Written by Lily Hall.

Photo by Andrea Piacquadio from Pexels

Browsing was one of Britain’s favourite past times. Shopping ‘without the current intent to buy’, we have all done it. Whether it’s to pass some time while you wait for your next lecture or just to get you out the house, browsing is always fun. It is a good way to see what’s ‘new in’ in your favourite stores and a great way to spot upcoming trends. Most of the time, browsing means that you are likely to end up buying something that you didn’t originally plan to buy, or buy extra little things alongside your purposeful purchase.

Consumer psychologist Peter Noel Murray explains that browsing can give a person a positive psychological boost. He states, “by sitting in a luxury car at the car dealership, we are vicariously experiencing the emotion of owning a luxury car, which means browsing in and of itself can be a rewarding experience”. There’s nothing better than browsing Gucci handbags and Louboutin shoes in Harvey Nichols and then strolling out without breaking the bank.

Shopping, pre-coronavirus of course, was seen as a day out. Even if you were just window shopping, it was nice to catch up with friends and socialise while you walk round the shops, maybe grabbing some lunch to rest your feet. It was an escape from the monotonous tasks of everyday life. This is all seen as a luxury now! The high street will sure enough open up again, but the question is, are we still going to browse?

With time, high streets are becoming more and more like ghost towns. Throughout lockdown, no non-essential shops can be open which is the reason for them being so desolate. The risk is that they will continue this way after Covid-19. Mandatory masks, temperature checks and slimy hand sanitiser, while necessary, take the fun out of a shopping trip.

Although people will be ready and raring to get out the house after almost a year in and out of a national lockdown, shopping experiences are limited. You can’t grab lunch or have a coffee and a chat which makes shopping not an aimless stroll around your favourite shops browsing the rails. It makes it a quick in and out trip with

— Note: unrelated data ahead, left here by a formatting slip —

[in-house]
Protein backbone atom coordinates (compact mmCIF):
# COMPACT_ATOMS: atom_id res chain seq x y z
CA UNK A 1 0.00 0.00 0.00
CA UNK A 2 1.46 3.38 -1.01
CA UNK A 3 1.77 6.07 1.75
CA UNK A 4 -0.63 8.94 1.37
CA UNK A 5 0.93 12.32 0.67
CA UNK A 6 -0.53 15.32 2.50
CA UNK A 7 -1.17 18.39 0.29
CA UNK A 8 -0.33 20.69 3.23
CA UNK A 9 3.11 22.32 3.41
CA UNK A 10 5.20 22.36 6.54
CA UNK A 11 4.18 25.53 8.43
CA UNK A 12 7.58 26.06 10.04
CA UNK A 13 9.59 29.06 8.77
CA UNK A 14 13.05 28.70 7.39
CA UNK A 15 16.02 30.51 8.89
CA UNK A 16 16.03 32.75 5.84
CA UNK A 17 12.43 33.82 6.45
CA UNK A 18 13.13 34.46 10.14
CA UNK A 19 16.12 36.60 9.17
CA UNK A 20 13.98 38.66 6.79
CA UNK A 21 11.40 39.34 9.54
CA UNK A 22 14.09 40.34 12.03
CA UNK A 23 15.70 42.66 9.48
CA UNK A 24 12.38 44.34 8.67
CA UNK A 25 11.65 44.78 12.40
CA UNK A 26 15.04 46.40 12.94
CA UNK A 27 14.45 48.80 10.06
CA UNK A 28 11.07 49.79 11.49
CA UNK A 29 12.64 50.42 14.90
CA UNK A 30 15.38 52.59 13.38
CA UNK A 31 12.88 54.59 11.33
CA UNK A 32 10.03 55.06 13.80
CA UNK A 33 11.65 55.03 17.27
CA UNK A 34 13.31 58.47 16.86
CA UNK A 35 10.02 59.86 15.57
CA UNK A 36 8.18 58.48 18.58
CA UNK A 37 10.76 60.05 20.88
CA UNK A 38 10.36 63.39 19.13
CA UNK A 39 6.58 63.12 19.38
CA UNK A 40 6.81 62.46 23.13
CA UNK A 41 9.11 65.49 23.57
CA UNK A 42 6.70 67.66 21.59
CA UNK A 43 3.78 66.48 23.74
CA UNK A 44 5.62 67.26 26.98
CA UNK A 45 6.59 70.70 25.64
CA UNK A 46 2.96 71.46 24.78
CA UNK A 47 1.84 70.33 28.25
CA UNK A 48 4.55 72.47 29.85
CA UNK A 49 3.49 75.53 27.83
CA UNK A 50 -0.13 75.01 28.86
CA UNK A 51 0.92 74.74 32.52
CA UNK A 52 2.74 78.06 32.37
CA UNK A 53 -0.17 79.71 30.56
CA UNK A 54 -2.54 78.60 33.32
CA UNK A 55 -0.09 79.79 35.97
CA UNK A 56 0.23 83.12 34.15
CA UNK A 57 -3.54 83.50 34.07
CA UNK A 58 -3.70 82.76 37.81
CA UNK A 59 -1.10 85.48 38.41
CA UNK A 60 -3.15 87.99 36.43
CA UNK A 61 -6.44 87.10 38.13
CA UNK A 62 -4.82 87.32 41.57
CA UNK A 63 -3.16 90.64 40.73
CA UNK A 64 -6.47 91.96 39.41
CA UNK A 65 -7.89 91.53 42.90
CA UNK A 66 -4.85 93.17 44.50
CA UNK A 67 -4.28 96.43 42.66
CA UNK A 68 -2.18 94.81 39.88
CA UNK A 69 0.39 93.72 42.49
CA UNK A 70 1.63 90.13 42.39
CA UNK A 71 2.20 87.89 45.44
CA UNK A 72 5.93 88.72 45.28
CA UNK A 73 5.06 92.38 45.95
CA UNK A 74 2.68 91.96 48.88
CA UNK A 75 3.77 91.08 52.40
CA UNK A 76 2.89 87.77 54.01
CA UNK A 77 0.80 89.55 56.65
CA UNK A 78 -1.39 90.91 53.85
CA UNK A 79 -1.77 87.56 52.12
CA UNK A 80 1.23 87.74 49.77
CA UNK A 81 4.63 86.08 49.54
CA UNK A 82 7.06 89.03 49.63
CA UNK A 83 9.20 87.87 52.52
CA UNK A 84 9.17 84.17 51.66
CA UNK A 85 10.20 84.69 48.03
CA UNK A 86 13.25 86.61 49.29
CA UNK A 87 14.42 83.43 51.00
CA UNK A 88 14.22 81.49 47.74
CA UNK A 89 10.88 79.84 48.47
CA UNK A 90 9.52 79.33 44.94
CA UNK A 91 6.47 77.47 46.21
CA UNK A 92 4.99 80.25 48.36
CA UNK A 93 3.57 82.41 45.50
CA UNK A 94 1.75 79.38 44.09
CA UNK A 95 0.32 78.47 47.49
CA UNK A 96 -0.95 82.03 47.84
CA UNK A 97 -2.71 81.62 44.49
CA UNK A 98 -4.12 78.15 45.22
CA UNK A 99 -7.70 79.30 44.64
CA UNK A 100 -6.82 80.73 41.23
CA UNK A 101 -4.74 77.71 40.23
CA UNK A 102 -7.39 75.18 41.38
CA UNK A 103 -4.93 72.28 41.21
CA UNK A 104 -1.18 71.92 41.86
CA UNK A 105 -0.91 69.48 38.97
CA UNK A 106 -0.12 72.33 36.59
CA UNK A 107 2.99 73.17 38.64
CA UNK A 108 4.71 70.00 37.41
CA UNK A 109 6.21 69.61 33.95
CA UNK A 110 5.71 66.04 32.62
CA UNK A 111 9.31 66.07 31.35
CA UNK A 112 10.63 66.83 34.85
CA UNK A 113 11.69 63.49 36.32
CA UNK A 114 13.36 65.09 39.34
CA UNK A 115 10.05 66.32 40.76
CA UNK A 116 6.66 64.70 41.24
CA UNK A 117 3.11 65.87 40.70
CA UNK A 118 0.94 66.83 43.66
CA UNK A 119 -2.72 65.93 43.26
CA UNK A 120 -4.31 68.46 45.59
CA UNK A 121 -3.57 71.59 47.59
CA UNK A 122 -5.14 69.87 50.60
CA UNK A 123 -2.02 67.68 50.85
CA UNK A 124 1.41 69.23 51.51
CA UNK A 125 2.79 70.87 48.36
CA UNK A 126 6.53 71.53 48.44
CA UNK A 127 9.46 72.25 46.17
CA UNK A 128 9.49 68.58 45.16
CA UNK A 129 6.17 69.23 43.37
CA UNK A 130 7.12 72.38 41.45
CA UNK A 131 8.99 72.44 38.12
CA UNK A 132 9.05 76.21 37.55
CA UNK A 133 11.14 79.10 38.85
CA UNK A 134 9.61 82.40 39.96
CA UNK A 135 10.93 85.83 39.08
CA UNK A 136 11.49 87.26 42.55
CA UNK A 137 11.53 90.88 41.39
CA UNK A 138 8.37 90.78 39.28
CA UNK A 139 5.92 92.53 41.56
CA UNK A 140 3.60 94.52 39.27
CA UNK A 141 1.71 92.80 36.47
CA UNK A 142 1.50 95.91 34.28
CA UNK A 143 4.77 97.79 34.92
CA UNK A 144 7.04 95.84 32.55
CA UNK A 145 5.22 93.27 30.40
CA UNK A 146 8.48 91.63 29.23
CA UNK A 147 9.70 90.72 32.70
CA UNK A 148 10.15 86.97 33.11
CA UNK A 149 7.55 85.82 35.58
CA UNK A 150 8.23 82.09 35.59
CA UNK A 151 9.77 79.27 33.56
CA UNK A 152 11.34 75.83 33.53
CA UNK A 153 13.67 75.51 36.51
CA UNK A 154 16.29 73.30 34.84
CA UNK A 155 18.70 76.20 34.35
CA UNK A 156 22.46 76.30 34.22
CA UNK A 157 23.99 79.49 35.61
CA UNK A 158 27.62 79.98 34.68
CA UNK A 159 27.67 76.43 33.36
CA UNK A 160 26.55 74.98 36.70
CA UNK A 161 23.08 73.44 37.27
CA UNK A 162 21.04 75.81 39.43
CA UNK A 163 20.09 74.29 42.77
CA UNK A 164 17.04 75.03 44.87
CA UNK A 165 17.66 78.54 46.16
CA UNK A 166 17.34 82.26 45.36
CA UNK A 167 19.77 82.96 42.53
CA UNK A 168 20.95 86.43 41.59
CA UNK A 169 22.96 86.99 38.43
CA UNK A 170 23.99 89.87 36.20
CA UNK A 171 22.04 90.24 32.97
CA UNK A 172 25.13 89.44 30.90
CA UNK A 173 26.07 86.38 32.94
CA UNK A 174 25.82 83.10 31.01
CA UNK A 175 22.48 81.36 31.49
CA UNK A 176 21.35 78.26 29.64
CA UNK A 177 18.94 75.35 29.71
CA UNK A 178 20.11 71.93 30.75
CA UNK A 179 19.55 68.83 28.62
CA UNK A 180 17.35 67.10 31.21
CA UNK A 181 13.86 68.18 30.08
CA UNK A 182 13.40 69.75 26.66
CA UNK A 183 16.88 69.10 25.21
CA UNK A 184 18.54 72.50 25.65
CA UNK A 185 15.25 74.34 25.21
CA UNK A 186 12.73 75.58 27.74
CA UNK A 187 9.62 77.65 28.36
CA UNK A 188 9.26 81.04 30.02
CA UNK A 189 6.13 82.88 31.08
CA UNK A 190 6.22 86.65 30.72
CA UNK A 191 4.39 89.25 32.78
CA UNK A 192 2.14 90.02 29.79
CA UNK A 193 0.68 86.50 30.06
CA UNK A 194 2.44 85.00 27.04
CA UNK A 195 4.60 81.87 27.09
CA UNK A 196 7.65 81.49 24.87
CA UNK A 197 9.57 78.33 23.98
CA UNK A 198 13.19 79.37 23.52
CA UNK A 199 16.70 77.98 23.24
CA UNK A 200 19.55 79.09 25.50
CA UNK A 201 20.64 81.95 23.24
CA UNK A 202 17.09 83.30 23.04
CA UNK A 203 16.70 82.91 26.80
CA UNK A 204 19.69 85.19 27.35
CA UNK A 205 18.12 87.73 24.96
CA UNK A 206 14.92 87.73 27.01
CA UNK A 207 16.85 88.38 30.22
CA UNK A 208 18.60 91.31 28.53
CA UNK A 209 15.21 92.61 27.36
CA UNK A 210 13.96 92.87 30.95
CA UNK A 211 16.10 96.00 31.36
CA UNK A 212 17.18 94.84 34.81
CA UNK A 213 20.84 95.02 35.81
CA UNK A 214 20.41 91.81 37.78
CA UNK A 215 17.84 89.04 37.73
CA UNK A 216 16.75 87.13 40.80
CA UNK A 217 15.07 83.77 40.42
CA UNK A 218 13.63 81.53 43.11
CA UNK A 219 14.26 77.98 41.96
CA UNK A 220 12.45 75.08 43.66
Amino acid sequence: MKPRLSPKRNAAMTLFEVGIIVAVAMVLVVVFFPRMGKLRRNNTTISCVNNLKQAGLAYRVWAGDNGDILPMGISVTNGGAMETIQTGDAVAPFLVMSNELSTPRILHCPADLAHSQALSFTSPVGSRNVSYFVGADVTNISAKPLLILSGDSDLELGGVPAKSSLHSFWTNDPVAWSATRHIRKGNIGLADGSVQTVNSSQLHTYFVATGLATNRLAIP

social distancing, one-way systems and not touching products. Fitting rooms will be largely off limits so you can’t even try clothes on.

Retail environments, such as Primark and TK Maxx, rely on customers coming to the store to find the bargains. They count on physical footfall to keep the business running. Primark has little online presence and no e-commerce site to shop online. In some ways this is a positive because people are excited for it to reopen and therefore will be flocking to Primark in the thousands.

Photo by cottonbro from Pexels

Lots of people are welcoming the transition to shopping online and are preferring it to high street shopping. While shopping online isn’t a social activity, a lot of it takes place in bed, you can still browse products. Some might argue you can browse more extensively online. If you find a product on one site, you can put it into Google and find it on multiple other sites sometimes for cheaper prices. Alternatively, if something is out of stock on one site, it is much easier to purchase it from another site as opposed to trailing to different bricks-and-mortar shops to find what you are looking for. Online shopping is, effectively, more successful. Similarly, you can order a range of different things, from kitchen appliances to beauty products, all in the space of an hour without going anywhere.

The best thing about online shopping, other than it being from the comfort of your own home, is that it gets delivered to your door within a week, again without you having to move a muscle. In a recent UK survey, ‘2 in 5 people intend to carry on purchasing goods online rather than return to stores when they re-open’.

However, with a move towards online shopping due to the global pandemic, it means many redundancies throughout the retail sector. Debenhams, a department store giant, was recently bought by Boohoo under the pretences that the physical stores would be closed, and it would solely be online. This hugely signifies a move towards e-commerce however with no promises that jobs would be available under the Boohoo umbrella, it has seen many job losses for Debenhams employees. Along the same lines, ASOS acquired the Acardia group, shops like Topshop and Miss Selfridge, but these too will be based on an online platform.

Will online shopping be the new norm?